Dominique Loqué

Director of Cell Wall Engineering

Research Focus

Dominique Loqué’s current research activities involve the optimization of plant development and biomass characteristics for sustainable energy-crop and bioenergy production. He is developing synthetic biology tools for plant engineering – applicable to many plant species – to reduce cell-wall recalcitrance and, ultimately, optimized energy-crop production. He is currently building non-existing biosynthetic pathways in specific plant-tissues such as lignifying cells to produce novel lignin monomers to modify the physical properties of the lignin in order to reduce its recalcitrance and/or to valorize this aromatic polymer for down-stream applications. He is redesigning cell wall biosynthetic pathways and regulatory networks to improve cell wall properties for bioenergy applications. He is developing yeast tools to screen for plant proteins mediating cellular export of aromatic metabolites derived from the phenylpropanoid pathway. Finally, he is currently using a similar approach to optimize plant-microbial interactions in order to reduce fertilizer inputs.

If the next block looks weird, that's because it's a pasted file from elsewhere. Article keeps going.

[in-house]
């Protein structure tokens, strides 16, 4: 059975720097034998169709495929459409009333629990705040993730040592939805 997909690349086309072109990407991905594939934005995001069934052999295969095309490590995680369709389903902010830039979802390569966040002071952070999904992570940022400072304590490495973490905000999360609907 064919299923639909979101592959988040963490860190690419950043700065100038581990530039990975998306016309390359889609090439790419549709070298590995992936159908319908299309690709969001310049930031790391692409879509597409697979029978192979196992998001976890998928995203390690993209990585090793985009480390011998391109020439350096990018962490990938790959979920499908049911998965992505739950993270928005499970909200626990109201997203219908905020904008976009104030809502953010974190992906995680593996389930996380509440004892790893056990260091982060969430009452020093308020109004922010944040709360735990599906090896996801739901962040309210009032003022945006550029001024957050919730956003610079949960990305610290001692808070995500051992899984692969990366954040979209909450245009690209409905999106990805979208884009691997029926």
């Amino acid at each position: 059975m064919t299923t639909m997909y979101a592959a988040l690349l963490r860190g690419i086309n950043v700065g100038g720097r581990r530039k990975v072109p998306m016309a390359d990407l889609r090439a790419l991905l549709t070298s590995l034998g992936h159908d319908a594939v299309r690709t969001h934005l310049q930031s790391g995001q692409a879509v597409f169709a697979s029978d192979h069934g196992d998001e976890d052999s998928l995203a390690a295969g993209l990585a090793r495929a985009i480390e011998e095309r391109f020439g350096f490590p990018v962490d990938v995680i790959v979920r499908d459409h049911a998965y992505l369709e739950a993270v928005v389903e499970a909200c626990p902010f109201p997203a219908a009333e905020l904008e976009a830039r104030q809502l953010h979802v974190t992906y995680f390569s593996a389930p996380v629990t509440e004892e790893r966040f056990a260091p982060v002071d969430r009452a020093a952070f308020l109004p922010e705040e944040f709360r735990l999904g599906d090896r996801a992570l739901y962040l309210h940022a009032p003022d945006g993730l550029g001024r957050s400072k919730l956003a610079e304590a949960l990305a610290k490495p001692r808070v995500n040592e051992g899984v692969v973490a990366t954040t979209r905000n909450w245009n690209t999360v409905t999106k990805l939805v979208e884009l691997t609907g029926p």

Projects

  • Creation of novel dominant approach to reduce lignin content or modify its composition to reduce cell wall recalcitrance and valorize its downstream utilization
  • Developing and optimizing of novel expression tools for monocot and dicot secondary cell wall
  • Developing rapid and easy gene stacking approach for plant engineering
  • Developing synthetic biology tools to engineer plant root system and improve biomass yield
  • Optimizing plant-microbe interactions for sustainable supply of nitrogen for bioenergy crops

Featured Media

Making Do with More: Joint BioEnergy Institute Researchers Engineer Plant Cell Walls to Boost Sugar Yields for Biofuels

JBEI’s Henrik Scheller (left) and Dominque Loque, shown here with Arabidopsis plants, are engineering plant cell walls to make the sugars within more accessible. (Photo by Roy Kaltschmidt, Berkeley Lab)

Swords to Plowshares: Engineering Plants for More Biofuel sugars

On the right is an Arabidopsis plant engineered to reduce the xylan content while preserving the structural integrity of its cell walls. It compares favorably to wild type plant on the far left. In the middle is a xylan-deficient mutant.

Featured Publications

Featured Intellectual Property